We would predict that in the optimally selected or deselected population, that that would increase efficacy in the second-line. Conversely, we feel that sunitinib patients could also benefit, because patients who would benefit the most from sunitinib would be given sunitinib rather than enter this randomized study. We feel it has the potential to increase the second-line outcomes both for patients favored for avapritinib and for sunitinib.
TARGETED ONCOLOGY:How well tolerated is avapritinib so far?
Heinrich:I think it’s generally well-tolerated. Less than 9% of people discontinued the drug due to adverse events, which is a low rate for many TKIs. We felt that the side effects were consistent with inhibiting KIT in PDGFRA, which is the target. If we hit the target, there are certain side effects that we’re going to expect, and we see them.
Compared to second- and third-line agents, I feel the side effect profile is much better. Many patients would endorse that. I’ve had patients say, “I haven’t felt this well in years,” which is partly because the drug is working, and partly because it has fewer side effects than what they were on previously.
TARGETED ONCOLOGY:How might avapritinibchange the treatment landscape for GIST?
Heinrich:We expect that forD842V-mutant GIST, it would be approved and would be the first-line therapy for those patients. We feel that in the fourth-line and later patients, there’s no therapy that has efficacy and has been approved. Avapritinib has strong activity for those patients.
As the third-line randomized studies go on, we predict it would eventually become the third-line agent and potentially the second-line agent for patients with certain genotypes. Optimistically, it probably would be the best agent for frontline therapy, but imatinib has really good results for efficacy and safety, so that would be a much bigger venture to try to move into frontline therapy.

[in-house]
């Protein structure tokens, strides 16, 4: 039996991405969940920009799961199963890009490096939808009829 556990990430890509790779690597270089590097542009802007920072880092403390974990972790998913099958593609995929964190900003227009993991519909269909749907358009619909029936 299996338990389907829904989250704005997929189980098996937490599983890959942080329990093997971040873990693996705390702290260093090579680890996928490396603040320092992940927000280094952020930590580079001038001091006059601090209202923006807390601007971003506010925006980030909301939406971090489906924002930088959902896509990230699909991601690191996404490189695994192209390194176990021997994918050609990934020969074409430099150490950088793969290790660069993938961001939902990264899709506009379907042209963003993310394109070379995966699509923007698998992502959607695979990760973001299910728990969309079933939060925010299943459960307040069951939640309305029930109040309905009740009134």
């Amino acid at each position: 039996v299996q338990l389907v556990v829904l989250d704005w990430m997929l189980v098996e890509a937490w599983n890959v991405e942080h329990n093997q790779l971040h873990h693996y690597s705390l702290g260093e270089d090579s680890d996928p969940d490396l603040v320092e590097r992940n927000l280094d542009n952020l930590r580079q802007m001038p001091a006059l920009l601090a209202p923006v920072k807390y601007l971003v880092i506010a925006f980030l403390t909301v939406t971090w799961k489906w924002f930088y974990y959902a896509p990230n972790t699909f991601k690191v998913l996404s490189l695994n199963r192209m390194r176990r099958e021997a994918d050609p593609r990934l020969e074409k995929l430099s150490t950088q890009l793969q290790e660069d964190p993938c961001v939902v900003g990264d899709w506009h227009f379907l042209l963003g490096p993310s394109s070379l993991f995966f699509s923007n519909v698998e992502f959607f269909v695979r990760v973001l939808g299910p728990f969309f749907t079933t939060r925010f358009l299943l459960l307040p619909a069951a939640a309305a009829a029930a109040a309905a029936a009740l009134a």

Can you say a bit about the ongoing VOYAGER trial?
Heinrich:It’s a randomized study for patients in the third-line or fourth-line who have never received regorafenib, the standard treatment. Patients are randomized to regorafenib or avapritinib. If patients receive regorafenib first and get progression, then they can receive avapritinib, so everybody has the opportunity to get avapritinib either first or second.
TARGETED ONCOLOGY:How do you characterize the treatment landscape for GIST, and what are some open research questions?
Heinrich:There’s another agent in development, DCC-2618, that had results presented at this meeting by Dr Suzanne George, which also shows promising activity.2Both were rationally designed. So, what is avapritinib going to be approved for? What could DCC-2618 be approved for?
A number of different studies here have looked at circulating tumor DNA, so there is some value to that: how do we use it, what type of decisions do we make based on the results, when should we even do it? These are open questions, but that’s exciting. Knowing what was wrong in a patient’s tumor, having a drug that would fix that which was wrong, and doing so is a much better approach than saying “We use this first, we use this second, we use this third, we don’t really care about your tumor, we don’t care about anything individual about you, these are the ways we do things.” In a disease that is heterogenous, diverse, and different patient have different mutations, that doesn’t make sense anymore.
The idea of precision oncology is to take an understanding of the biology of the diseasewhat’s broken—and apply, in the most precise way possible, the fix to it. We’re moving from the world of radiation and chemotherapy, which are effective for many cancers—but they’re kind of blunt instruments, they’re not individualized, they’re not precision, it’s the same for everybody.
We believe that, in the future, for any patient, rather than saying, “You have disease X,” it’d be better to say, “You have disease X with the following abnormalities, which would be sensitive to the following drugs,” and choose a therapy based on that.